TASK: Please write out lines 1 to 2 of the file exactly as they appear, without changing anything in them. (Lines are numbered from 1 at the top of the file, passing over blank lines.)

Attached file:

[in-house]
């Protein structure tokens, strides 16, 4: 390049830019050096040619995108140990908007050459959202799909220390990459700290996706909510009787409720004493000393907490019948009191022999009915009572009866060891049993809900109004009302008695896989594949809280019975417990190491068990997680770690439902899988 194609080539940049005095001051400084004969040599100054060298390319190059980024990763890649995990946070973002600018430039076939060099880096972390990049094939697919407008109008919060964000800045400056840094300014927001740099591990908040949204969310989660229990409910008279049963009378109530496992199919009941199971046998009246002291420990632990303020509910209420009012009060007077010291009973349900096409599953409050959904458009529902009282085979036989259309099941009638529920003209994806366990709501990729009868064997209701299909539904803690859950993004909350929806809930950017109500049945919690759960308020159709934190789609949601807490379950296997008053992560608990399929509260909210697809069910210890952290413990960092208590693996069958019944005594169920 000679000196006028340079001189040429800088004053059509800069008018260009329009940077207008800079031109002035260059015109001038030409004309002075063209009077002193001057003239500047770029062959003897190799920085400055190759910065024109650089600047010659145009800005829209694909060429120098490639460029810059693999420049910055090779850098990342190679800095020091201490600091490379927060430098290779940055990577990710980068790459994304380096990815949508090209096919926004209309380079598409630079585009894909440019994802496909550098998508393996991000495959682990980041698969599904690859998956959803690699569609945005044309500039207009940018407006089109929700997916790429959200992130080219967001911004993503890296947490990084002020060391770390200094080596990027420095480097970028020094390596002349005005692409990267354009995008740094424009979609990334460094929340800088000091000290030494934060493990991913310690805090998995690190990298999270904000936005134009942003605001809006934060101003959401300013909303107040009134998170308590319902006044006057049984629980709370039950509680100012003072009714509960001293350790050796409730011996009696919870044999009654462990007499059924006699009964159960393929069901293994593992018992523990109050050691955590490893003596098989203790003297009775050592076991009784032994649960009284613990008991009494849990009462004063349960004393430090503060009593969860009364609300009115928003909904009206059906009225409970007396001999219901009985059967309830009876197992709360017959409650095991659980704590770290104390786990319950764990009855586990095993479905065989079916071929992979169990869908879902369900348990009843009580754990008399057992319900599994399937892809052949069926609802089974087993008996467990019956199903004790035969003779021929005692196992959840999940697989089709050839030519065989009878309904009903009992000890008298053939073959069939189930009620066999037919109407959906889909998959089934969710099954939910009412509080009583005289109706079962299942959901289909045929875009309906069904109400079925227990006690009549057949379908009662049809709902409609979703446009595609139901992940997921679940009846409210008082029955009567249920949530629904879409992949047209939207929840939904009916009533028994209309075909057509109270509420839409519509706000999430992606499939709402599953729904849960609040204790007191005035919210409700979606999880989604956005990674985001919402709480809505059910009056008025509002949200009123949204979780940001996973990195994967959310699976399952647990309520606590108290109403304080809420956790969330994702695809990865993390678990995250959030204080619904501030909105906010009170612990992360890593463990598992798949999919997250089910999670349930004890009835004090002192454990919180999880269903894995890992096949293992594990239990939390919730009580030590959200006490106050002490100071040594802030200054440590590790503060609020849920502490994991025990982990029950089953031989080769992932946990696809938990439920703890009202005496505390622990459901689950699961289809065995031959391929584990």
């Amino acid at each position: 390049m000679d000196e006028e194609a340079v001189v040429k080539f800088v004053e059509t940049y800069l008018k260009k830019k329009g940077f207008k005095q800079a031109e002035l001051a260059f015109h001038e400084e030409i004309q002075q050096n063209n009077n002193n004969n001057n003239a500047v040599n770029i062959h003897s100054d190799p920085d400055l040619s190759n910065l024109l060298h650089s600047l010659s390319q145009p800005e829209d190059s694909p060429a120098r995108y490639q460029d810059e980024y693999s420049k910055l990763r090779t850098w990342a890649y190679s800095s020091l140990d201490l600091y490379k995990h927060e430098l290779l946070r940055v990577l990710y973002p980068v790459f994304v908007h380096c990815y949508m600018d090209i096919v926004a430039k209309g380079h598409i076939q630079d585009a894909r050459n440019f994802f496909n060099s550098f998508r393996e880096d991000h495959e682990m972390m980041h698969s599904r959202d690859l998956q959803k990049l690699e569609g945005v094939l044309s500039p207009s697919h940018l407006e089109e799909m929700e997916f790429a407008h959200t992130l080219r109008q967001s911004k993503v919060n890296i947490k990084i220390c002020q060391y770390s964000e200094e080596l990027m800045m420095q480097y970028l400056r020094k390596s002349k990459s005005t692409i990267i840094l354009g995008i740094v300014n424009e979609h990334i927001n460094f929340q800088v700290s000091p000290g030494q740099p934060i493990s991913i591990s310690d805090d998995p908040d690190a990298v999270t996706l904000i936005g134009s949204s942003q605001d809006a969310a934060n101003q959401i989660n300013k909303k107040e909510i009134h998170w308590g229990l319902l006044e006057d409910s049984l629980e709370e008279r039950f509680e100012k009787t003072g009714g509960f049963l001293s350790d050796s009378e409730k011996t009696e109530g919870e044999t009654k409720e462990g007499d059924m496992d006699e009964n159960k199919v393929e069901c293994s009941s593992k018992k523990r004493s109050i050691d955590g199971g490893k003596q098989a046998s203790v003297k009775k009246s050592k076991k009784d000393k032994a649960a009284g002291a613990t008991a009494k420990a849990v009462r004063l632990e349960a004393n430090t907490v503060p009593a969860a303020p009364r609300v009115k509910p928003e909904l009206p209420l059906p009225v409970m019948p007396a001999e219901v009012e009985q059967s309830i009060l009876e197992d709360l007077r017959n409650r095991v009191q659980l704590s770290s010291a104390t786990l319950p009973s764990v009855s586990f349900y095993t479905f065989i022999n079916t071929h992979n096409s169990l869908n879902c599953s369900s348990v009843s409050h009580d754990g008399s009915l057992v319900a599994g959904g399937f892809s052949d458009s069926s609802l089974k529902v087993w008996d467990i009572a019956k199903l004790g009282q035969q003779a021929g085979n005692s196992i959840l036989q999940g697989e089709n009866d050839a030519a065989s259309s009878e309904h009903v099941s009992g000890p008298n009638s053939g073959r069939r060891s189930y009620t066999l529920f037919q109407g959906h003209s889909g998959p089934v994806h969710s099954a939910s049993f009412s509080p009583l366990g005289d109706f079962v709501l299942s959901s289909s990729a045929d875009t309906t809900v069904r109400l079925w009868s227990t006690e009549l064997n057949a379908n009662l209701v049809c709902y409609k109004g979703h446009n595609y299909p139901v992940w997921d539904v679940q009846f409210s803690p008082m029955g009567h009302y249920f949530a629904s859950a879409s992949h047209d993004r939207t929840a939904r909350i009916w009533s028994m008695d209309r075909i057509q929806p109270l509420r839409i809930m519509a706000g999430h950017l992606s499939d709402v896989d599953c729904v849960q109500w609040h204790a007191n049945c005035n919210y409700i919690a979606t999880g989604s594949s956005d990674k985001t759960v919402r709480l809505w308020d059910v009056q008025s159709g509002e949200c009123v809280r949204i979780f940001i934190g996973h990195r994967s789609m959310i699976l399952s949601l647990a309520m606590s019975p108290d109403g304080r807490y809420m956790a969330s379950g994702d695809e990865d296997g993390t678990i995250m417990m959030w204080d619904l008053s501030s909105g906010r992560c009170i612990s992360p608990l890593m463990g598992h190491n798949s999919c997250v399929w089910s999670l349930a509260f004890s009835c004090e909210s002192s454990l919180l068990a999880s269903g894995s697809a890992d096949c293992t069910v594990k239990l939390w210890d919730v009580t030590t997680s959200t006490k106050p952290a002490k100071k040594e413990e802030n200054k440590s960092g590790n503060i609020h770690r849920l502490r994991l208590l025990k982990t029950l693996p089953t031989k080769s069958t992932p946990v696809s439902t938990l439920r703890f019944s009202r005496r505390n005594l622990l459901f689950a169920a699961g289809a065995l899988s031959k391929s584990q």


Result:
[in-house]
């Protein structure tokens, strides 16, 4: 390049830019050096040619995108140990908007050459959202799909220390990459700290996706909510009787409720004493000393907490019948009191022999009915009572009866060891049993809900109004009302008695896989594949809280019975417990190491068990997680770690439902899988 194609080539940049005095001051400084004969040599100054060298390319190059980024990763890649995990946070973002600018430039076939060099880096972390990049094939697919407008109008919060964000800045400056840094300014927001740099591990908040949204969310989660229990409910008279049963009378109530496992199919009941199971046998009246002291420990632990303020509910209420009012009060007077010291009973349900096409599953409050959904458009529902009282085979036989259309099941009638529920003209994806366990709501990729009868064997209701299909539904803690859950993004909350929806809930950017109500049945919690759960308020159709934190789609949601807490379950296997008053992560608990399929509260909210697809069910210890952290413990960092208590693996069958019944005594169920 000679000196006028340079001189040429800088004053059509800069008018260009329009940077207008800079031109002035260059015109001038030409004309002075063209009077002193001057003239500047770029062959003897190799920085400055190759910065024109650089600047010659145009800005829209694909060429120098490639460029810059693999420049910055090779850098990342190679800095020091201490600091490379927060430098290779940055990577990710980068790459994304380096990815949508090209096919926004209309380079598409630079585009894909440019994802496909550098998508393996991000495959682990980041698969599904690859998956959803690699569609945005044309500039207009940018407006089109929700997916790429959200992130080219967001911004993503890296947490990084002020060391770390200094080596990027420095480097970028020094390596002349005005692409990267354009995008740094424009979609990334460094929340800088000091000290030494934060493990991913310690805090998995690190990298999270904000936005134009942003605001809006934060101003959401300013909303107040009134998170308590319902006044006057049984629980709370039950509680100012003072009714509960001293350790050796409730011996009696919870044999009654462990007499059924006699009964159960393929069901293994593992018992523990109050050691955590490893003596098989203790003297009775050592076991009784032994649960009284613990008991009494849990009462004063349960004393430090503060009593969860009364609300009115928003909904009206059906009225409970007396001999219901009985059967309830009876197992709360017959409650095991659980704590770290104390786990319950764990009855586990095993479905065989079916071929992979169990869908879902369900348990009843009580754990008399057992319900599994399937892809052949069926609802089974087993008996467990019956199903004790035969003779021929005692196992959840999940697989089709050839030519065989009878309904009903009992000890008298053939073959069939189930009620066999037919109407959906889909998959089934969710099954939910009412509080009583005289109706079962299942959901289909045929875009309906069904109400079925227990006690009549057949379908009662049809709902409609979703446009595609139901992940997921679940009846409210008082029955009567249920949530629904879409992949047209939207929840939904009916009533028994209309075909057509109270509420839409519509706000999430992606499939709402599953729904849960609040204790007191005035919210409700979606999880989604956005990674985001919402709480809505059910009056008025509002949200009123949204979780940001996973990195994967959310699976399952647990309520606590108290109403304080809420956790969330994702695809990865993390678990995250959030204080619904501030909105906010009170612990992360890593463990598992798949999919997250089910999670349930004890009835004090002192454990919180999880269903894995890992096949293992594990239990939390919730009580030590959200006490106050002490100071040594802030200054440590590790503060609020849920502490994991025990982990029950089953031989080769992932946990696809938990439920703890009202005496505390622990459901689950699961289809065995031959391929584990």